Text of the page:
Iraq and chemical warfare
The papers (e.g. here and a particularly good article by George Monbiot here) contain this latest important allegation that the US military comes near as could be hoped to admitting the use of white phosphorus and napalm in Iraq. There is accessible evidence of boasts from within the US military, particularly in the Falluja campaign. See for example the accounts of 3 soldiers writing in the March-April edition of a US military magazine, Field Artillery, here. There are also refers to marines who mention the use of napalm in 2003 despite the usual denials followed by admissions from the UK govt. Monbiot also strongly criticises at all those who used Saddam's use of chemical weapons (with US/UK approval let us NEVER forget) in the UK as a reason for going to war, from the British political establishment to those journalists and figures in the media who uncritically followed their leaders, did as they were told and towed the party line (e.g. David Aaronovitch, Nick Cohen, William Shawcross, and many more).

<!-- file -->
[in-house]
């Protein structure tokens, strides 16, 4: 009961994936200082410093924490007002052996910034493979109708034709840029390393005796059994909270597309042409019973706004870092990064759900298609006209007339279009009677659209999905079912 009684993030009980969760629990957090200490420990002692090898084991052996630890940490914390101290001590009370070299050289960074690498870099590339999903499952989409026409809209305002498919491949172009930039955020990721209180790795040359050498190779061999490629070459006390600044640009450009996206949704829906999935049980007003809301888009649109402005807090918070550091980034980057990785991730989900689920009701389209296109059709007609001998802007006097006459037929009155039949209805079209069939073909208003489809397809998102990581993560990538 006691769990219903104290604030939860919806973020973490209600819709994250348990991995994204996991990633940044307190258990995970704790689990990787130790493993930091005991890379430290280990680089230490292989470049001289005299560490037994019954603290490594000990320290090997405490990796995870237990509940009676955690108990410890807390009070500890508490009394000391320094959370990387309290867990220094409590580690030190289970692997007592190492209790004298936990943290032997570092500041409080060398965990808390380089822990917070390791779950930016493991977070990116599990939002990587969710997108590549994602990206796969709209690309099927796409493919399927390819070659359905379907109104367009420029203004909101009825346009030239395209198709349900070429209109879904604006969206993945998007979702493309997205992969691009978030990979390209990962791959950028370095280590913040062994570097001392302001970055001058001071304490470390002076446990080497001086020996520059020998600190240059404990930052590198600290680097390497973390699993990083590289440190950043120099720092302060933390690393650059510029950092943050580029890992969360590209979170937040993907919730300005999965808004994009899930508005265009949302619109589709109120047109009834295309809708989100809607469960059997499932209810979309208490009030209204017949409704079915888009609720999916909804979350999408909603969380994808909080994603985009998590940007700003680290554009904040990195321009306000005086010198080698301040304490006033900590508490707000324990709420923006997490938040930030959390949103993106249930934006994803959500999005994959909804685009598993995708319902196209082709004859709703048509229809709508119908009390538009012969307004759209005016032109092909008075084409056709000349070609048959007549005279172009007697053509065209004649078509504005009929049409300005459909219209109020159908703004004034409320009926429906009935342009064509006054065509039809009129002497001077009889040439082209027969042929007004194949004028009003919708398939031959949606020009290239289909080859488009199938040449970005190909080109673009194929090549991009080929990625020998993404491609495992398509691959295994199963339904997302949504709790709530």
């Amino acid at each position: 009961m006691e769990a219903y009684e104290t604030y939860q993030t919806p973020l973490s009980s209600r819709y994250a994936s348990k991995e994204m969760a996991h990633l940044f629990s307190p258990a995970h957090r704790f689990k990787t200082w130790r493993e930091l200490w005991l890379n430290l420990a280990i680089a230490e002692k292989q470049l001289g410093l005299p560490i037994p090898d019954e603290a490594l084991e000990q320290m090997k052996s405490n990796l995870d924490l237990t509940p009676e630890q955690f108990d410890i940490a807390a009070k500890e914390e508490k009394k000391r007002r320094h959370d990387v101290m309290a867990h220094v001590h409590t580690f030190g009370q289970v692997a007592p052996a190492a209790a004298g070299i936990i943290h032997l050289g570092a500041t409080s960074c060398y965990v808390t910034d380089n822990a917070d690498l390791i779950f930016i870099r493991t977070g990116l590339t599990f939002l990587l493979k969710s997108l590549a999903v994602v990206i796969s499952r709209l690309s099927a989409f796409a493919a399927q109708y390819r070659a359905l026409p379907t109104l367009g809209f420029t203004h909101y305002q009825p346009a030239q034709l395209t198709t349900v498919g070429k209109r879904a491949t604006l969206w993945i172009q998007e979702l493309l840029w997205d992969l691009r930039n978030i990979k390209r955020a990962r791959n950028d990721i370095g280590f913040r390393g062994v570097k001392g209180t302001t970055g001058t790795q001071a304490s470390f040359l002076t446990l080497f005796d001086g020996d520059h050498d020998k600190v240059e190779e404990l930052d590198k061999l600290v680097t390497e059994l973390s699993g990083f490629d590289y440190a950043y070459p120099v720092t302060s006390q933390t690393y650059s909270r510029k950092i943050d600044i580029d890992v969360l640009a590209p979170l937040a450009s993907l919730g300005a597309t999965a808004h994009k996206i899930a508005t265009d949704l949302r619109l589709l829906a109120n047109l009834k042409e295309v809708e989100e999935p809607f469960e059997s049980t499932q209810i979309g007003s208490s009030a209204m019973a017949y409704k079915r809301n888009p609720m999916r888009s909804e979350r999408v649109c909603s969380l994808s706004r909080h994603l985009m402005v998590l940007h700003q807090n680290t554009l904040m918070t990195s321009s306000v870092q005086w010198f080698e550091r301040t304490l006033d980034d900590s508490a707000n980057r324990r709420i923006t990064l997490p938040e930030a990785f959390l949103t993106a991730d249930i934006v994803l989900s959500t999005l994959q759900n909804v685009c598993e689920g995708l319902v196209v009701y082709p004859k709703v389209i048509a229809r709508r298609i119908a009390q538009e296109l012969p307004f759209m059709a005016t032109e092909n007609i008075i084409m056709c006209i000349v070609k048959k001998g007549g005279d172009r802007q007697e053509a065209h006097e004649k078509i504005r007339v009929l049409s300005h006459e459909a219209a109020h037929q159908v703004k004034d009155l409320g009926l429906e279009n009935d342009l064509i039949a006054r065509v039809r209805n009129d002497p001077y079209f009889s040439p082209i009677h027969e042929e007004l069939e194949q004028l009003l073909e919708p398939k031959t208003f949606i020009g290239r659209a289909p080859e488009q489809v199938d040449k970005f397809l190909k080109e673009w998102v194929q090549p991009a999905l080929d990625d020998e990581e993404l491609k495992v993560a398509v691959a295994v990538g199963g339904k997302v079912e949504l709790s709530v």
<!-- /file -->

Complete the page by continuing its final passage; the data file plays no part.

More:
I was involved in a debate at the time of the invasion of Iraq in the local paper in Barrow with John Hutton, the new Work and Pensions secretary. I mentioned the use of chemical and related weapons (I'm pretty sure that bit was printed: they edited the final version), including those used in the first Gulf war and only later admitted. Hutton's position gave the usual defence at the time of the Iraq war and which looked to me as if it had come stright from Alistair Campbell's desk (put it this way, I'd be surprised if Hutton had any significant input). If this all turns out to be true and if he can take time from his new promotion, I hope Hutton will now spend time telling his constituants why he was so confident of the govt line on the Iraq war and if he ever cared really less about the impact his 'loyalty' to the party leader would have had on the people of Iraq. Even before the recent stuff on chemical use I seriously doubted his motivations (his beloved leader supported the monstrous Karimov for example and I can find no evidence -and why would I? - of Hutton being outraged at this). So come on, John, if you care so much let's have a full article or condemnation of your leaders (New Labour and US) on their foreign policy. Or is 'loyalty' to them more important?